Cut to the Bone is the third book in the DI Meg Dalton series. When an Internet famous teen goes missing, Meg is called to her place of work to investigate. Violet has moved to the small town and works as a cleaner in the abattoir. This small town seems to have a log of secrets and one of which is the pale child, if you let her see your face you will die. Meg doesn’t know how Violet’s disappearance is linked to the pale child and the town, but she is certain something is going on….
First time reading a book by Roz Watkins and I was pleasantly surprised. The writing is so descriptive it brings the reader in! I will say as s vegetarian myself a book centered around an abattoir, especially a pig farm, I found it at times a big gruesome. Give me murders and assaults over animal cruelty any day of the week. As Roz Watkins is so talented with her descriptions very little was left to the imagination but for the purposes of the story line I found it an interesting topic. Be warned if you don’t like to read about animal cruelty this book isn’t for you.
The character of Meg was interesting. Without knowing her back story, there was a lot to infer about her circumstances. Although it wasn’t hard to follow. There were several side stories that mention of Megs guilt around her sister’s death, her good for nothing father, and what seems to be an extremely messy love life. However prior knowledge of these topics isn’t required to get stuck into this book. As bits and pieces are mentioned and we get a good image of Meg’s life.
Meg as our leading lady is a force to be reckoned with. She knows when she’s right and is willing to stick to her gut even when everything and everyone is telling her she shouldn’t. As a detective I really loved Meg however her personal life seems to be a hot mess. I am glad we get to see the two sides to her character as it builds a much better picture of who she is.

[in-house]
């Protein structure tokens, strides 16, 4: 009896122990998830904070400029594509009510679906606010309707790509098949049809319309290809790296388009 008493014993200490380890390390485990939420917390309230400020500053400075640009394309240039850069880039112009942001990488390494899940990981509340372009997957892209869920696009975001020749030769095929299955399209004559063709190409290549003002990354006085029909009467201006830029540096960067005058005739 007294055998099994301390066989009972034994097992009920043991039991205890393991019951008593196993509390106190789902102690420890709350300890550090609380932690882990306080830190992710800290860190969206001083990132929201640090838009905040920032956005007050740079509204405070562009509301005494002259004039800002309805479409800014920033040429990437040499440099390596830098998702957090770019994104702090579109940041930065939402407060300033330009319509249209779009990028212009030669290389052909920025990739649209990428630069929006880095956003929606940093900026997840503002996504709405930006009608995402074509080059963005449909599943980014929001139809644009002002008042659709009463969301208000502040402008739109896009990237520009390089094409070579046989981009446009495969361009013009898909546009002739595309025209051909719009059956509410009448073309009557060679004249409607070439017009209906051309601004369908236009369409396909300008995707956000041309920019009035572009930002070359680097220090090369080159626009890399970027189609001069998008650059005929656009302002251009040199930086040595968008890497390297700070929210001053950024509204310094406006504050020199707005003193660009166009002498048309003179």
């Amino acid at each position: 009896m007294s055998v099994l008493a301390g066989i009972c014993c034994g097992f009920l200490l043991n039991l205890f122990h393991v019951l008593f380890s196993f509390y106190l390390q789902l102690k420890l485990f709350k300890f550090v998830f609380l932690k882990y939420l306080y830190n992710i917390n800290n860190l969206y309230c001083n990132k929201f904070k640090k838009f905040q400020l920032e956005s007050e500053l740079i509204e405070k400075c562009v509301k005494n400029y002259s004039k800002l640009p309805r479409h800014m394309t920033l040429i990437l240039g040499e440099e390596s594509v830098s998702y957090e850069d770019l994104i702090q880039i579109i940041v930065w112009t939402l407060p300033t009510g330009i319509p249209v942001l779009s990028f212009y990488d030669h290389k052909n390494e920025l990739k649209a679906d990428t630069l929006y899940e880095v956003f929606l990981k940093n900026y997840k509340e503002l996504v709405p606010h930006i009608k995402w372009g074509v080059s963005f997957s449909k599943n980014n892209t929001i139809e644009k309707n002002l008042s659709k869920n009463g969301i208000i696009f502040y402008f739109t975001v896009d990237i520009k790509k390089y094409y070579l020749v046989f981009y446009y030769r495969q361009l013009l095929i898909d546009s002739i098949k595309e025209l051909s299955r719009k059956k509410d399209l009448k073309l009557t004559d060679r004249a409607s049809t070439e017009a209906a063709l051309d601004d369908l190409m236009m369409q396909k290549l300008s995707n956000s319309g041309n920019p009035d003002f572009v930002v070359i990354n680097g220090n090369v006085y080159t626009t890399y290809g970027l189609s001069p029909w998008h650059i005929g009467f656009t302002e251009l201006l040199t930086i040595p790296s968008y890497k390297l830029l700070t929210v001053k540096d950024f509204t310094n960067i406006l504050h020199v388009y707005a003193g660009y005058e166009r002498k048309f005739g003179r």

The case itself is fascinating minus the talk of dead pigs. With Violet going missing from the start and obvious signs pointing to the justice for animals group the case would seem cut and dry. However, from reading the prose we know this not to be true. The structure of the text goes from present day then back to 1999 where we meet Bec. Bec’s story is crucial to solving the case; only problem is only the reader knows this for a while anyway. We get to quickly realise that it’s very unlikely this has anything to do with the animal rights people.
Roz Watkins is great at keeping the reader hooked, especially with the past chapters I found myself screaming “no don’t end the chapter there”, but of course everything does eventually get answered. The prose had me completely confused with who the kidnapper was. Then I was convinced there must be a ghost child because so many have seen it, I went from a firm believer there’s no such thing as ghost to yes it’s definitely a ghost and yes I have one in my house. That is how good the writing was.
Would I recommend this book?
Crime series are always hit and miss and normally based around whether or not you like the detective. I liked the character of DI Meg and found her fascinating therefore I would recommend the book. I would just warn you again about some of the descriptions of animal cruelty can get a bit intense. Although our leading lady is a fellow vegetarian whoop!
The story line is great and complex there are quite a few side characters, and they are all important to the plot. I never remembered who was related to who but luckily, we are reminded a lot of the time. I also enjoyed how on edge I was throughout the entire book asking who did it and why? When I got my answer my jaw dropped!!! I haven’t read book 1 and 2 but I will at some time however this book worked fine as a standalone.
I rate cut the bone 3/5 stars, I love crime thrillers it’s my genre of choice I have red hundreds and although this is a good I’m just not keen on animal cruelty and even though fiction it is still made me quite uncomfortable, hopefully book 4 will be less animals more people!!!
Thank you to The Girly Book Club, Roz Watkins and HQ publishers for an advanced paperback copy of cut to the bone in exchange for my fair and honest review.
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